FIG. 6 is a block diagram of the electronic control circuitry for the present invention. In a preferred embodiment, an ASIC chip 600 has the custom circuitry for providing the processing functions of the invention. In particular, ASIC 600 includes analog control, a data manager, and a host interface. The analog control provides a motor control signal on lines 608 to motor and motor drivers 220. In addition, LED timing signals on lines 610 and CIS timing signals on lines 612 are provided to LED drivers and CIS sensor 205.
ASIC 600 interfaces over an image data bus 614 to a calibration data and image FIFO memory 618, and over data bus 614 to a USB descriptor memory 620. ASIC 600 interfaces with a USB transceiver 622, which in turn interfaces with the USB connector 34 connected to the host computer.
In addition, an analog signal processor 624 receives an analog video signal output from the sensor on lines 626 and provides the image data on a bus 628 to ASIC 600, which can then store the data in memory 618. Timing signals from ASIC 600 are provided on lines 630 to an ADC 616 in analog processor 624 (see FIG. 8).
As each pixel is read from the CIS sensor, calibration data from memory 618 is loaded over a calibration data bus 617 into analog processor 624. In particular, minimum and maximum values to correct for differences in the intensity of light at different colors provided to each pixel position are provided. Such calibration is described in more detail in the above-referenced copending application Ser. No. 08/497,459. As described in the same application, the ASIC 600 controls the LED and CIS timing to provide more power to the blue LEDs, for example, to compensate for differences in intensity at the same power. In addition, lesser power is provided to the higher intensity red/orange LED to limit wasted power. This is described in more detail in the application Ser. No. 08/497,459.
USB transceiver 622 is preferably a driver manufactured by Philips which operates on 3.3 volts. USB descriptor memory 620 stores the descriptors which would be requested by the host pursuant to the USB interface description in order to describe the peripheral.
The circuitry of FIG. 6 is designed to match the 12 MHz speed of the USB. 12 MHz is a relatively slow speed compared to internal switching times of integrated circuits, including integrated circuits designed to operate at 3.3 volts. Since faster switching speeds require more power, the design of this circuitry purposely uses slower switching speed devices to further limit the power consumption. Thus, a low end, lower speed ASIC can be used, such as Part No. KG 7763, made by Samsung.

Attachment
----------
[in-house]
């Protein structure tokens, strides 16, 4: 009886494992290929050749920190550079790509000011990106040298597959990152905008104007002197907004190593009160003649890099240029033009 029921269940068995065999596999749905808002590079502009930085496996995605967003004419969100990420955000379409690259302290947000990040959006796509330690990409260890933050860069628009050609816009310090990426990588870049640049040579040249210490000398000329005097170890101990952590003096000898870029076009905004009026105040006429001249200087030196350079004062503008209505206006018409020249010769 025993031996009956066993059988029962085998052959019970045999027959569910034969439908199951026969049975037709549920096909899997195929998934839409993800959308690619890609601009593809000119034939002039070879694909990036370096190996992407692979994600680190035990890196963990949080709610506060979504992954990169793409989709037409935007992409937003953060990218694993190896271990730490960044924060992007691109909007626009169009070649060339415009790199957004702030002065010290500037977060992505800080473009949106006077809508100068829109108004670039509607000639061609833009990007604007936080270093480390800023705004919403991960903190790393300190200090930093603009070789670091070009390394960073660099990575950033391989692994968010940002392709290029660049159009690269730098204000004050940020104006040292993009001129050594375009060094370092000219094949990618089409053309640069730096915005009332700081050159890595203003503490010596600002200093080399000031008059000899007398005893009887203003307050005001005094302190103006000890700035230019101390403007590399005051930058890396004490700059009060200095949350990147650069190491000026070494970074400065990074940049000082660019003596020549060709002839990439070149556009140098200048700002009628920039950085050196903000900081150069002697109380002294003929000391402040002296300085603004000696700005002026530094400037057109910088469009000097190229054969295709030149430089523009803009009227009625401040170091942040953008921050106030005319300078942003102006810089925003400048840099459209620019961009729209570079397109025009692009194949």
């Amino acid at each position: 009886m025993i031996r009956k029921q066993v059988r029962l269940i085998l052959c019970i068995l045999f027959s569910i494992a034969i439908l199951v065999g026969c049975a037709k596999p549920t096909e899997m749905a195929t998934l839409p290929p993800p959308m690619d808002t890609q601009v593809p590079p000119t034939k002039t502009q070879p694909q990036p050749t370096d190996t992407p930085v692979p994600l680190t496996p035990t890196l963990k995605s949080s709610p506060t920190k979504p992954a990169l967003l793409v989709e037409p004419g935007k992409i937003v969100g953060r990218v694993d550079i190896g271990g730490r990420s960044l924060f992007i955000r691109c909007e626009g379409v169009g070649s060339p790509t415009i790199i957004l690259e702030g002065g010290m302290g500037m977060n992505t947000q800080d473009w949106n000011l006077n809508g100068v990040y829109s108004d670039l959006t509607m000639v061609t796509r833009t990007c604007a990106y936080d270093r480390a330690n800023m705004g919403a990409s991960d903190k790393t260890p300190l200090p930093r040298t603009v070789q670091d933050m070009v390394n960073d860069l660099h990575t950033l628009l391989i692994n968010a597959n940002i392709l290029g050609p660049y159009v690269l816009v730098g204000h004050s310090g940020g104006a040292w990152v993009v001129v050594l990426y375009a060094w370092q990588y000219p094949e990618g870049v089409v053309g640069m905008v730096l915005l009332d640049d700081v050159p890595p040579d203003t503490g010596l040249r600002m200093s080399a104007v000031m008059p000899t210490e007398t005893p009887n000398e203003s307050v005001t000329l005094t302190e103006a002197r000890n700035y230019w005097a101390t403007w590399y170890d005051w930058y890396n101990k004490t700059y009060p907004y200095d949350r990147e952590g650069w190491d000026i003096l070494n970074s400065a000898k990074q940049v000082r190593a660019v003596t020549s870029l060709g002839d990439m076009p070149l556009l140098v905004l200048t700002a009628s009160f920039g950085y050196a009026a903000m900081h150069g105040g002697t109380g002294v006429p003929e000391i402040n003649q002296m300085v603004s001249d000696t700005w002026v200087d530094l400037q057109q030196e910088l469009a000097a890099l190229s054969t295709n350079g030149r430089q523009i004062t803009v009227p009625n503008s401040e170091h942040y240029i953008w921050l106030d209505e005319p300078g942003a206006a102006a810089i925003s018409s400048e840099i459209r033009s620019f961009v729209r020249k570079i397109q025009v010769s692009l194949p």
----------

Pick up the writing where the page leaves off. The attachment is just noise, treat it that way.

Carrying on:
FIG. 7 illustrates an internal organization of ASIC 600 in more detail. A register bank 646 includes data, control, and command registers. Memory manager circuit 648 is connected to a host interface 606 and a scan engine timing and control block 602, as well as the memories over data bus 614. Memory 618 includes both calibration and image data. As discussed above, the calibration information is used to calibrate an image data analog-to-digital converter 616 in processor 624 (see FIG. 8), with its associated minimum and maximum value DACs 625. The image memory stores the image scan before transmission through the memory manager and the host interface to the host computer. Typically, the scanning speed is related to the available memory space in the image memory in memory 618. If the memory gets close to full, the scanning speed is slowed down and vice versa.
FIG. 8 is a block diagram of the analog signal processor 624 of FIG. 6. As shown, the video signal on lines 626 is provided through an amplifier 627 to analog-to-digital converter 616. From there, digital data is provided over image data bus 628 to ASIC 600. Calibration data on bus 617 is provided to DACs 625A and 625B. These set the minimum and maximum of ADC 616. In one embodiment, memory buses 614, 617 and 628 could all be the same memory bus, with a common address bus 629 (as shown in FIG. 6) determining where the data is being transmitted.
FIG. 9 illustrates the power distribution of the present invention. Five volt power is provided on line 670 from USB cable 34. This power is provided directly to certain circuitry of digital ASIC 600. A voltage regulator 634 generates 3.3 volts for most of the digital ASIC 600, and also for the USB transceiver circuit 622. A switch 672 is used to suspend power to the remaining circuitry under the control of a suspend signal on line 674 from ASIC 600. The voltage which can be suspended is provided directly from switch 672 to the image memory, USB memory, DACs and LEDs. A voltage converter 676 converts the 5 volts into a negative 5 volts which is needed by the LEDs, the CIS sensor, and analog processing circuit 624. Finally, a filter 678 provides the necessary filtered signal needed by the motor itself, as well as the positive 5 volts needed by the analog processing circuit 624, ADC 616 and the CIS sensor.